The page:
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Thankfulness Activities https://sites.google.com/site/valueslessons

1. Make Thank You Notes or cards for the family member who helps you the most.

Write the note and then write, or put a sticker with 'Thank you' on the envelope.

(Write an example on the whiteboard for students to copy.)

2. Make a Thankfulness Acrostic of things we are thankful for. (In group or pairs)

Here's an example:

T ransport
H ouse
A pples
N eighbours
K ind friends
F ood
U mbrellas
L ove

Or do an acrostic for THANKS, THANKYOU, GRATEFUL, GRACIAS etc.

3. Smarties TM Practise Saying Thankyou (in pairs or threes)

Supplies: 1 paper cup per group with 10 to 15 chocolate 'Smarties', M&M's TM or buttons per group

First student offers a chocolate Smartie in a paper cup to another.

First student, 'Would you like a Smartie?'
Second student, 'Yes please.'
First, 'Help yourself.' (Holds cup out)
Second, 'Thank you.'
First, 'You’re welcome.'

The student who received it eats it, takes the cup and begins again.
If either partner doesn't wish to eat a Smartie they can mime it.. 

Gardall FB1212 2 Hour Fire Resistant Combination Lock Home Safe : Gun Safes : Sports & Outdoors

4. Draw a large 'Thanks Bank' 

Or make a strong-box safe from a cardboard box.  (Images found at )

Distribute pieces of paper, photocopied bank notes or 'Post It' notes a similar size to banknotes. Have each student name something original that they are thankful for to the class. They then write, and/or illustrate that on their banknote in large letters, with a '$' on each side. This is attached on, around or inside the bank vault or strong-box. Write this caption (on the door?) 'Being thankful makes me feel like a million dollars!'

5. 100 Thank You's Teacher Challenge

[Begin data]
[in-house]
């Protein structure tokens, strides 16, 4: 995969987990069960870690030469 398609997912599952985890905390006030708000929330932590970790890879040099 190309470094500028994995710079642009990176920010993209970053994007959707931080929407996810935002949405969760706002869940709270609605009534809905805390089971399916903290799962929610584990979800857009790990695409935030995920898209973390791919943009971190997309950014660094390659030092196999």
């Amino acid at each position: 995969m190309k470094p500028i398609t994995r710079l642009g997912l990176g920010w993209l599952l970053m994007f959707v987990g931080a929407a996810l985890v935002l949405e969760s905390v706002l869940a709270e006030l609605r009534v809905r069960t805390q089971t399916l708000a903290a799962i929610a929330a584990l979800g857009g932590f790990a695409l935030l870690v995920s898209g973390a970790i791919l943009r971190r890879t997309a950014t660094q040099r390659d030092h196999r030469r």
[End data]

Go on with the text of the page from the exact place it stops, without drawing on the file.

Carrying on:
Encourage your students to count each time they hear you, (the teacher), say the words 'Thank you' this week. (Saying 'thanks' counts.) Set a good example by using eye contact, a smile and by using the student's name when you thank them. 

The students who notice you saying thank you are to signal so by giving you a 'Thumbs Up' sign.

Appoint an observant child to keep a tally on paper or you may wish to on the wall. Stop counting when you get to 100.

Optional Competition
At the beginning, have each child estimate how long it will take you to reach 100.
Write down their estimates and give a small prize to the student whose guess was the closest.

Don't underestimate the power of yourself as a role model. Mirror neurons in the brain make us wired to learn this way. This challenge may have the biggest impact of all the lessons on thankfulness that you teach. 
For a brief lesson on mirror neurons check out  http://www.terrysmall.com/bb_25.asp

6. Research the Benefits of Gratefulness

Research reveals that gratitude can have these seven benefits:

1. Gratitude opens the door to more relationships.
2. Gratitude improves physical health.
3. Gratitude improves psychological health.
4. Gratitude enhances empathy and reduces aggression.
5. Grateful people sleep better.
6. Gratitude improves self-esteem.
7. Gratitude increases mental strength.Divide the class into up to seven groups. Have each group research a benefit of gratefulness and report their findings to the class. Use this website link as a starting
point  http://www.forbes.com/sites/amymorin/2014/11/23/7-scientifically-proven-benefits-of-gratitude-that-will-motivate-you-to-give-thanks-year-round/

This chart may be clipped short when viewed on small devises. View the original: http://happierhuman.wpengine.netdna-cdn.com/wp-content/uploads/2012/07/Health-Benefits-of-Gratitude1-1024x471.png

Image source:  https://assessmentbusinesscenter.files.wordpress.com/2012/11/public-speaking-cartoon.jpg  http://thedowntowncentre.com/bankvaultdoors/tabid/225/default.aspx